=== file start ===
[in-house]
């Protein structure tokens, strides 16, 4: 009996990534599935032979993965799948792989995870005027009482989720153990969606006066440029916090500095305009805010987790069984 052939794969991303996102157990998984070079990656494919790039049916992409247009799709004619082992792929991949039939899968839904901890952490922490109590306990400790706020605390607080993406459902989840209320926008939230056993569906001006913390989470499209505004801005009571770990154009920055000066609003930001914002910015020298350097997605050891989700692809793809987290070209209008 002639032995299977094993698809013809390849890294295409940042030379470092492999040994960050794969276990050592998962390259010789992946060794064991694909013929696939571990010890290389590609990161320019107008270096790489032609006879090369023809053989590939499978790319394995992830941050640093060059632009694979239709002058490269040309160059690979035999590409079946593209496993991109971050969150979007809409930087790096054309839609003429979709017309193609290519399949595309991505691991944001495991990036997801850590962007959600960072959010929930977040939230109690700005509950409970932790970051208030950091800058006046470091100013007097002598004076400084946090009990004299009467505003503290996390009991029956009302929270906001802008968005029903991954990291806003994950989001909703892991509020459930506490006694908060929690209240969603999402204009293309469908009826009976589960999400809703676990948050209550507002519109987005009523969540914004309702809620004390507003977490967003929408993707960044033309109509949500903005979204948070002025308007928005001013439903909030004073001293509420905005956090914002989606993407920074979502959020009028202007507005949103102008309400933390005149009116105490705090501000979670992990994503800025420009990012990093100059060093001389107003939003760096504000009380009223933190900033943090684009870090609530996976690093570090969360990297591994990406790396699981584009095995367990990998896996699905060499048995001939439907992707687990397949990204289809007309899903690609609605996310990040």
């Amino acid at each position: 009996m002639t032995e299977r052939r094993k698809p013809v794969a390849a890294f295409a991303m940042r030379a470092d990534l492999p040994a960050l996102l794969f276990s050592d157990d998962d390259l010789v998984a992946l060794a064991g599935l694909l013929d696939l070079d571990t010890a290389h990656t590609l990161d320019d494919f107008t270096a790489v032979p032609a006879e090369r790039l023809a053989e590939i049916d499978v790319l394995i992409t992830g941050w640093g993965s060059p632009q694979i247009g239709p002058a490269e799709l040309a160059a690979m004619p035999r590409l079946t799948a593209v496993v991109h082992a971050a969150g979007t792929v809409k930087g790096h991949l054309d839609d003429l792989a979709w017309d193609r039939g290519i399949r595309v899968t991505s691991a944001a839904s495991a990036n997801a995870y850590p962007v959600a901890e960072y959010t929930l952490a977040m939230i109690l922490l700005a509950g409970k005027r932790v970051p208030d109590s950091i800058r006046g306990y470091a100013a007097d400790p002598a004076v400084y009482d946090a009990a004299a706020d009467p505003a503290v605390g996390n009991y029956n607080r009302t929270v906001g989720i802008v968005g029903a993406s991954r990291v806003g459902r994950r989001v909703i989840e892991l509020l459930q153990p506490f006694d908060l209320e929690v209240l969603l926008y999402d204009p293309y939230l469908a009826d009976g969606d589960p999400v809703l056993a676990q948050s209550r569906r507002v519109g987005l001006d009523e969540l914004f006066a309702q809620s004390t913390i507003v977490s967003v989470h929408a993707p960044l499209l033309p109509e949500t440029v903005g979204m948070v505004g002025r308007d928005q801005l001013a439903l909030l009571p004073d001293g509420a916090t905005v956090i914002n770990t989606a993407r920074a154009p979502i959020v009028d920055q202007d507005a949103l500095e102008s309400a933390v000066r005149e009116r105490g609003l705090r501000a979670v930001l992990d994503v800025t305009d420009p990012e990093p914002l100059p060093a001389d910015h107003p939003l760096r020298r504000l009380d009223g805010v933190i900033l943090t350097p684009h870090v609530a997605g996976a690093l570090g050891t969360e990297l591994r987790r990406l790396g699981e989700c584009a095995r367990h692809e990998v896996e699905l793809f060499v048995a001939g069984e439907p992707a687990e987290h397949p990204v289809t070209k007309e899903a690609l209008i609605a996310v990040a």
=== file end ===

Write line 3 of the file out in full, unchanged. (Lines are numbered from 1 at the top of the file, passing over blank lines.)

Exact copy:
């Amino acid at each position: 009996m002639t032995e299977r052939r094993k698809p013809v794969a390849a890294f295409a991303m940042r030379a470092d990534l492999p040994a960050l996102l794969f276990s050592d157990d998962d390259l010789v998984a992946l060794a064991g599935l694909l013929d696939l070079d571990t010890a290389h990656t590609l990161d320019d494919f107008t270096a790489v032979p032609a006879e090369r790039l023809a053989e590939i049916d499978v790319l394995i992409t992830g941050w640093g993965s060059p632009q694979i247009g239709p002058a490269e799709l040309a160059a690979m004619p035999r590409l079946t799948a593209v496993v991109h082992a971050a969150g979007t792929v809409k930087g790096h991949l054309d839609d003429l792989a979709w017309d193609r039939g290519i399949r595309v899968t991505s691991a944001a839904s495991a990036n997801a995870y850590p962007v959600a901890e960072y959010t929930l952490a977040m939230i109690l922490l700005a509950g409970k005027r932790v970051p208030d109590s950091i800058r006046g306990y470091a100013a007097d400790p002598a004076v400084y009482d946090a009990a004299a706020d009467p505003a503290v605390g996390n009991y029956n607080r009302t929270v906001g989720i802008v968005g029903a993406s991954r990291v806003g459902r994950r989001v909703i989840e892991l509020l459930q153990p506490f006694d908060l209320e929690v209240l969603l926008y999402d204009p293309y939230l469908a009826d009976g969606d589960p999400v809703l056993a676990q948050s209550r569906r507002v519109g987005l001006d009523e969540l914004f006066a309702q809620s004390t913390i507003v977490s967003v989470h929408a993707p960044l499209l033309p109509e949500t440029v903005g979204m948070v505004g002025r308007d928005q801005l001013a439903l909030l009571p004073d001293g509420a916090t905005v956090i914002n770990t989606a993407r920074a154009p979502i959020v009028d920055q202007d507005a949103l500095e102008s309400a933390v000066r005149e009116r105490g609003l705090r501000a979670v930001l992990d994503v800025t305009d420009p990012e990093p914002l100059p060093a001389d910015h107003p939003l760096r020298r504000l009380d009223g805010v933190i900033l943090t350097p684009h870090v609530a997605g996976a690093l570090g050891t969360e990297l591994r987790r990406l790396g699981e989700c584009a095995r367990h692809e990998v896996e699905l793809f060499v048995a001939g069984e439907p992707a687990e987290h397949p990204v289809t070209k007309e899903a690609l209008i609605a996310v990040a």